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Natural Zeolites - History
A Collectors Perspective
  Volker Betz, Taunusstein, Germany
(this page is preliminary-last updated Dec, 30, 20111)


Axel Cronstedt, a  Swedish scientist described in 1756 first  two mineral samples  from Iceland and  Svappavara,  Sweden, which boiled, if heated with a blowpipe. He named it Zeolithes from  Greek  ζέω  = boiling  und λίδος = stone. At Cronstedt´s time Zeolites or Zeolithe (in German) have been only a natural curiosity. But over the time more of the features of Zeolites have been investigated. Today a large number of natural and synthetic Zeolites are known and both types are used in many ways  and play an important role in our daily life.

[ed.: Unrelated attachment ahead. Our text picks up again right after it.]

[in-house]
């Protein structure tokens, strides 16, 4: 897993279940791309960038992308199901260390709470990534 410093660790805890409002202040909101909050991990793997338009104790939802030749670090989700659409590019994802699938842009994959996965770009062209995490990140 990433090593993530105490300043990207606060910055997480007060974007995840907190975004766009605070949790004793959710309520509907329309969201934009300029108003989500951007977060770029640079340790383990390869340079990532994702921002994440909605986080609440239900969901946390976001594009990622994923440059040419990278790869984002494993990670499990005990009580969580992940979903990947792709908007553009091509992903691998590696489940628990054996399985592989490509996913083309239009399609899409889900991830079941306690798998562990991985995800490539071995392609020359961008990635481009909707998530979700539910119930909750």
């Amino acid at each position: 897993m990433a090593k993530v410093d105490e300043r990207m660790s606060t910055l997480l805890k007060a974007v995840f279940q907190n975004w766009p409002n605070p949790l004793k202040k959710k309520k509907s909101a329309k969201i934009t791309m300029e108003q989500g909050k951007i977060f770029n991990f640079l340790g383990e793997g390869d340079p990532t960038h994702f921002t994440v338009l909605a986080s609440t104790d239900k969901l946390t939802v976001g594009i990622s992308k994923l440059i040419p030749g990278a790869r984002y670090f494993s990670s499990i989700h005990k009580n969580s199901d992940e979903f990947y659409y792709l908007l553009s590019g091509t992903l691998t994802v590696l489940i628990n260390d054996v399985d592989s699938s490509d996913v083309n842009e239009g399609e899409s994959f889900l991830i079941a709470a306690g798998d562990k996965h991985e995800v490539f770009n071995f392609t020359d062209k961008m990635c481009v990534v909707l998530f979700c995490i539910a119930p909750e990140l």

Kochender Stilbit

 Scolecite from Breiđdalsvik, Ìsland (6x8 cm)

A Stilbite crystal from Berufjørđur, Ìsland  boiling under the blowpipe

Below: Stellerite (or Stilbite) with Amphibole from Gruvberget, Svappavara, Kiruna district, Lappland, Sweden. This is the location, beside Iceland, from which Zeolite was first described by Constedt in 1756. (5x8 mm)

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